Four in 10 health visitors fear a child tragedy at some point because they are so overstretched, a survey has revealed.
Over 1,200 English health visitors responded to the 2018 Institute of Health Visiting (iHV) annual survey and 43% reported that they are so stretched they fear a tragedy at some point when a child in need isn’t recognised until it’s too late.
President of the Royal College of Paediatrics and Child Health, Professor Russell Viner, said:“Health visitors play a vital role in public health and prevention. They provide crucial health advice to parents, identify and put interventions in place for children with health, educational and potential safeguarding needs, and help to prevent accidents, injuries and more serious problems later in life.”
Health visitors reported that their caseloads are increasing, they are experiencing high levels of stress, and they worry about not being able to deliver the services they should to all children with needs, especially the most vulnerable. This follows a significant reduction in local authority public health funding since 2015.
The survey shows that 44% of health visitors reported working with caseloads of more than 400 children, up from 28% in 2015 when commissioning of their service transferred to local authorities. The Institute's guidelines recommend a maximum of one health visitor to 250 children to deliver a safe service.
Higher caseloads have resulted in 42% of health visitors reporting the quality of their service as being inadequate or poor with 72 per cent citing increased stress levels.
Health visitors also report working with many more families facing multiple adversities, including parental substance misuse, domestic abuse and mental illness. There is also increasing need especially related to poverty with 69% of health visitors saying they had seen an increase in the use of food banks over the past two years.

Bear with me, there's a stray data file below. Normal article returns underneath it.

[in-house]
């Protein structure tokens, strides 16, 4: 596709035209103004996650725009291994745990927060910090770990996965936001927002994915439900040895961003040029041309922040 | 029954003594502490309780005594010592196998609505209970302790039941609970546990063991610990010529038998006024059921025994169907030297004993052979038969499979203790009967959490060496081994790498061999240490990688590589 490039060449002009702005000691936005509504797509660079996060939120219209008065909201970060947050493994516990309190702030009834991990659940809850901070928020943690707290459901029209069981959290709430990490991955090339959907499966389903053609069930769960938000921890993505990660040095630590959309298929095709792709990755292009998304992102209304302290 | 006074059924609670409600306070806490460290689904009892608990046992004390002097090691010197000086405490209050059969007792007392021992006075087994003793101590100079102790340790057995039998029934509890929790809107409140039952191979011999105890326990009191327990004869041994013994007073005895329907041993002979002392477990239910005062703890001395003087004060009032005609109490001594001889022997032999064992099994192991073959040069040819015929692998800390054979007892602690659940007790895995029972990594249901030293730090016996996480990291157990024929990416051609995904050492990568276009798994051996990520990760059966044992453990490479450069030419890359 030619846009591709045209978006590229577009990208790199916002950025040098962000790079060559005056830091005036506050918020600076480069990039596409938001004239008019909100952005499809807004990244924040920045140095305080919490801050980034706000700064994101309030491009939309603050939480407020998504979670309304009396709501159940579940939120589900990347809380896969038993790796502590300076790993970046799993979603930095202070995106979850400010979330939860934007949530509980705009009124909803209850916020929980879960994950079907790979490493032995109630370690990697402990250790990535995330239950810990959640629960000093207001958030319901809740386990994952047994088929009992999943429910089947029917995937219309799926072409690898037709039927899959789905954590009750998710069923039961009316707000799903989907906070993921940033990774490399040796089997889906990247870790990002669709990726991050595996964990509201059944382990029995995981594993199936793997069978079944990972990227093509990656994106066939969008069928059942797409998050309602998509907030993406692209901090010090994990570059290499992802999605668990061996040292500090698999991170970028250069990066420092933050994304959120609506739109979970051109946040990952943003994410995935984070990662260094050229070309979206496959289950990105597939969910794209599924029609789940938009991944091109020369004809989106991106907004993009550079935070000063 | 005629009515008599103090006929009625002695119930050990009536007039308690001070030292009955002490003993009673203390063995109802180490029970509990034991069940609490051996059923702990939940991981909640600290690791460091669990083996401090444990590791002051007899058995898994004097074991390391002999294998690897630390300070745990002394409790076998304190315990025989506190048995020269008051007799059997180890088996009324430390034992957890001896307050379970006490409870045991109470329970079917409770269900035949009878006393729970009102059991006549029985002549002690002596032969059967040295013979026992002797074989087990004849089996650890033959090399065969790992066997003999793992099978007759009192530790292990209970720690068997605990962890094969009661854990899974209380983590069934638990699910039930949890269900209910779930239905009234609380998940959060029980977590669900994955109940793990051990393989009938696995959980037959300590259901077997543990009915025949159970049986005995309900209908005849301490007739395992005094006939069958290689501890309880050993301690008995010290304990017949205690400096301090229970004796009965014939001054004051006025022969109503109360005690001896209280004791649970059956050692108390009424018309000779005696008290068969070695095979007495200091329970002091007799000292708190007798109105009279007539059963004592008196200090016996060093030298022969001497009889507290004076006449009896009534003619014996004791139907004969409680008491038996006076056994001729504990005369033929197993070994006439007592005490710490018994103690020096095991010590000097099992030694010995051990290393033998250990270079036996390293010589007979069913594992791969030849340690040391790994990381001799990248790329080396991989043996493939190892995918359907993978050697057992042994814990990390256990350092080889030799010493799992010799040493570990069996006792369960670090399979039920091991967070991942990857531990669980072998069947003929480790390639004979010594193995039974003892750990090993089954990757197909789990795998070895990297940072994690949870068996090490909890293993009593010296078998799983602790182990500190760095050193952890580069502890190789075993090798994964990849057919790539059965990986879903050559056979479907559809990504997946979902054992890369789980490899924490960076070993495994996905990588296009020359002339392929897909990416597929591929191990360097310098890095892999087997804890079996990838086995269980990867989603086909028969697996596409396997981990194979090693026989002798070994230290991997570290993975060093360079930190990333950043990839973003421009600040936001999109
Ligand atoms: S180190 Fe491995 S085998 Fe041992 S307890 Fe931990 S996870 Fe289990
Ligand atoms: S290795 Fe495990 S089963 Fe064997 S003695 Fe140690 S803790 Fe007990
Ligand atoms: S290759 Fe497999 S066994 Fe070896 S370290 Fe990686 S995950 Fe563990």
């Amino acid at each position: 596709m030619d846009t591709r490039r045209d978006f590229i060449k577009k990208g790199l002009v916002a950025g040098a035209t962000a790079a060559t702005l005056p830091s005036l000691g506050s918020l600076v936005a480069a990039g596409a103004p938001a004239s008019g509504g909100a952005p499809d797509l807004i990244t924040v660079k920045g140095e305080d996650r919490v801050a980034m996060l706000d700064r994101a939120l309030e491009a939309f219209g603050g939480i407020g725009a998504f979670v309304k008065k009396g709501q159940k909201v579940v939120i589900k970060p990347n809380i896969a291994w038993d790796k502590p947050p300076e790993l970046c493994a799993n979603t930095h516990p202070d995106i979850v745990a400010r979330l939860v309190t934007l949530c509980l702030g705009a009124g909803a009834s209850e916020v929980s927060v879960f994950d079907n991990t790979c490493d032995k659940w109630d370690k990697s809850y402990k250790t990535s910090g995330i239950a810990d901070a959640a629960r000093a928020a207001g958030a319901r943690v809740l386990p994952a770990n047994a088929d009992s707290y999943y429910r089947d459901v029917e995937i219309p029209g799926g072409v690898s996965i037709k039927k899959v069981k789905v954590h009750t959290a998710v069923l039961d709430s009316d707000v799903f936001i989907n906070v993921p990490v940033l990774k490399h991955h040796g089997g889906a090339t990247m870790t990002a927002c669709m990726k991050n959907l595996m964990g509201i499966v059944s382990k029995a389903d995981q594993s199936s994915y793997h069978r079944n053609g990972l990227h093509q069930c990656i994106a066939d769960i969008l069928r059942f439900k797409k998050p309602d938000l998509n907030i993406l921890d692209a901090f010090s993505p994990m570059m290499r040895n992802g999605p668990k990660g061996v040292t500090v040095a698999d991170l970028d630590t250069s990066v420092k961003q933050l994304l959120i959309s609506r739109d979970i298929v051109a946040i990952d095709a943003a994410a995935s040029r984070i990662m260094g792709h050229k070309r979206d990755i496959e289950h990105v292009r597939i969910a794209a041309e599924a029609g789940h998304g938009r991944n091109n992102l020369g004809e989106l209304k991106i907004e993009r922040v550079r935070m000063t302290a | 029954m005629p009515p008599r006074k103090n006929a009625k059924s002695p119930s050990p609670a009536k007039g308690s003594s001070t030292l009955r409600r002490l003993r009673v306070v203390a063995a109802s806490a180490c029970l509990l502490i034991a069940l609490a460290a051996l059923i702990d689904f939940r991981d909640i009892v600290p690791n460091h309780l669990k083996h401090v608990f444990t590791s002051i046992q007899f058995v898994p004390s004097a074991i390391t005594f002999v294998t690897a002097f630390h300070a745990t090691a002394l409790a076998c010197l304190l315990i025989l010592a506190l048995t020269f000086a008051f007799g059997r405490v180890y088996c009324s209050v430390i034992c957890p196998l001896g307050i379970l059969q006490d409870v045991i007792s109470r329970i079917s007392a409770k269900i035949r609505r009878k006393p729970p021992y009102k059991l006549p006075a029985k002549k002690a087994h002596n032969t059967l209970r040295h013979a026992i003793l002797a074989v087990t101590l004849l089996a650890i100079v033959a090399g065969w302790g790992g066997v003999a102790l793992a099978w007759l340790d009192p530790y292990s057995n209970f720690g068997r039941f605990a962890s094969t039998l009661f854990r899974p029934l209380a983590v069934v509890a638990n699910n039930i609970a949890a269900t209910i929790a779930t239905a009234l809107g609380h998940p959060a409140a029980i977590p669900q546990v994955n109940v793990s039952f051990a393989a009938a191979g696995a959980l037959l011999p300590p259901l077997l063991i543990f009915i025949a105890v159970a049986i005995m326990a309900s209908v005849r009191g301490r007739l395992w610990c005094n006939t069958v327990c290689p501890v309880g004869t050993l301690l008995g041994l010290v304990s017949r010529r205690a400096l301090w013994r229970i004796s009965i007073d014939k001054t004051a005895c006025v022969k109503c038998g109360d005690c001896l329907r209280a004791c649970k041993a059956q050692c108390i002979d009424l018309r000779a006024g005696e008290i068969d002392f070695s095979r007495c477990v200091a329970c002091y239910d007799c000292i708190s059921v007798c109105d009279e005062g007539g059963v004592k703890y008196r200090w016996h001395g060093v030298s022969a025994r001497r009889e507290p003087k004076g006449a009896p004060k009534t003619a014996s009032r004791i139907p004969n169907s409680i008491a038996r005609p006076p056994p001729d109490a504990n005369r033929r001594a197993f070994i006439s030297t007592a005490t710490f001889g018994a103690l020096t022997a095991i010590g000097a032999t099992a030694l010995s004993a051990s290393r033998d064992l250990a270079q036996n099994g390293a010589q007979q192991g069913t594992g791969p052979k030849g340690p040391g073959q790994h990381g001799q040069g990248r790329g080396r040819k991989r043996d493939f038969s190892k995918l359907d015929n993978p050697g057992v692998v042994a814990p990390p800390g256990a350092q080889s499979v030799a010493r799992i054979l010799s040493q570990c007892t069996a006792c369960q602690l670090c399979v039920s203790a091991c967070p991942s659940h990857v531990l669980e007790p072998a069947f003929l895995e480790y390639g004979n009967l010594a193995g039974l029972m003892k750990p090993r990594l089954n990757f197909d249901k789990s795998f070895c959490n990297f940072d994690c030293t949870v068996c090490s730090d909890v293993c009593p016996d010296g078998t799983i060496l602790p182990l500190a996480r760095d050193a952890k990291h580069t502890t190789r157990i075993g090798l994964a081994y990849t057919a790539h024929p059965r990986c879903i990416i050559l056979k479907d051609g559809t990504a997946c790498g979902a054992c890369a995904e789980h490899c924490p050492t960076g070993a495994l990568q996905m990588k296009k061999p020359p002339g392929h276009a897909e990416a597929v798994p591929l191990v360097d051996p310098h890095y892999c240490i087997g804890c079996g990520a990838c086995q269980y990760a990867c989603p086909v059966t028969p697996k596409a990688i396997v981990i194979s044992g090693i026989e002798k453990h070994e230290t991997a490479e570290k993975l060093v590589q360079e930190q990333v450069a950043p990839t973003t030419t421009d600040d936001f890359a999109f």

The survey responses also indicate that health visitors’ capacity to deliver all of the five mandated universal health and development reviews from the Healthy Child Programme (HCP) in England, the minimum service that every family is entitled to, has been seriously reduced. Many reviews are delegated to non-registered practitioners without health training, and some are not carried out at all.
Dr Cheryll Adams CBE, Executive Director iHV, said: “This is hugely worrying as many of the issues that health visitors are trained to assess during these contacts with families are hidden and are easily missed by less qualified practitioners. This means that these issues may be much harder and more costly to address by the time that they become conspicuous."
"The Children’s Commissioner for England has recently discussed the need to be concerned about so called ‘missing babies’ (A Crying Shame, Oct 2018) who are very vulnerable but not recognised as children in need and only found if you look for them," she added.
The Institute is urging reinvestment into public health services, a new joint integrated commissioning framework between local authorities and the NHS for universal children’s health services, a refreshed and re-launched Healthy Child Programme and enough health visitors to be able to address the unique needs of every child and family.
Dr Adams concluded: “Another round of public health budget cuts are due in 2019/20. Unless these are stopped now, we will see a further reduction in health visitors and more negative outcomes for children and families, and in turn, for society as a whole.”
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